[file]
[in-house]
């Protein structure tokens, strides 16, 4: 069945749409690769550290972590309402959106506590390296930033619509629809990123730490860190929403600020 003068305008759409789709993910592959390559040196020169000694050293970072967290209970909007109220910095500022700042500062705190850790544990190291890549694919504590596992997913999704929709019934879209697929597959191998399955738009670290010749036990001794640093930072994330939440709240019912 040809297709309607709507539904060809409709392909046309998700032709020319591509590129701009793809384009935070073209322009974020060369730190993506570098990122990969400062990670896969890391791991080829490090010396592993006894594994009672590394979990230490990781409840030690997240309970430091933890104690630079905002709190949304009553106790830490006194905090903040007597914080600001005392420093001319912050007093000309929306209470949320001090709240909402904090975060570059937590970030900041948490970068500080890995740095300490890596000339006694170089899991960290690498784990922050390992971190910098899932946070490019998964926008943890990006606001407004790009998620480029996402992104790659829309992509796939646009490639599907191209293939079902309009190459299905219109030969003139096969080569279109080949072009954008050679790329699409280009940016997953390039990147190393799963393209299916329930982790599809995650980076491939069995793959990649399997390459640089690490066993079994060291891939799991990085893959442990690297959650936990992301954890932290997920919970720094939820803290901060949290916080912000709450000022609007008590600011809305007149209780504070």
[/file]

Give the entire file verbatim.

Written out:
[in-house]
């Protein structure tokens, strides 16, 4: 069945749409690769550290972590309402959106506590390296930033619509629809990123730490860190929403600020 003068305008759409789709993910592959390559040196020169000694050293970072967290209970909007109220910095500022700042500062705190850790544990190291890549694919504590596992997913999704929709019934879209697929597959191998399955738009670290010749036990001794640093930072994330939440709240019912 040809297709309607709507539904060809409709392909046309998700032709020319591509590129701009793809384009935070073209322009974020060369730190993506570098990122990969400062990670896969890391791991080829490090010396592993006894594994009672590394979990230490990781409840030690997240309970430091933890104690630079905002709190949304009553106790830490006194905090903040007597914080600001005392420093001319912050007093000309929306209470949320001090709240909402904090975060570059937590970030900041948490970068500080890995740095300490890596000339006694170089899991960290690498784990922050390992971190910098899932946070490019998964926008943890990006606001407004790009998620480029996402992104790659829309992509796939646009490639599907191209293939079902309009190459299905219109030969003139096969080569279109080949072009954008050679790329699409280009940016997953390039990147190393799963393209299916329930982790599809995650980076491939069995793959990649399997390459640089690490066993079994060291891939799991990085893959442990690297959650936990992301954890932290997920919970720094939820803290901060949290916080912000709450000022609007008590600011809305007149209780504070």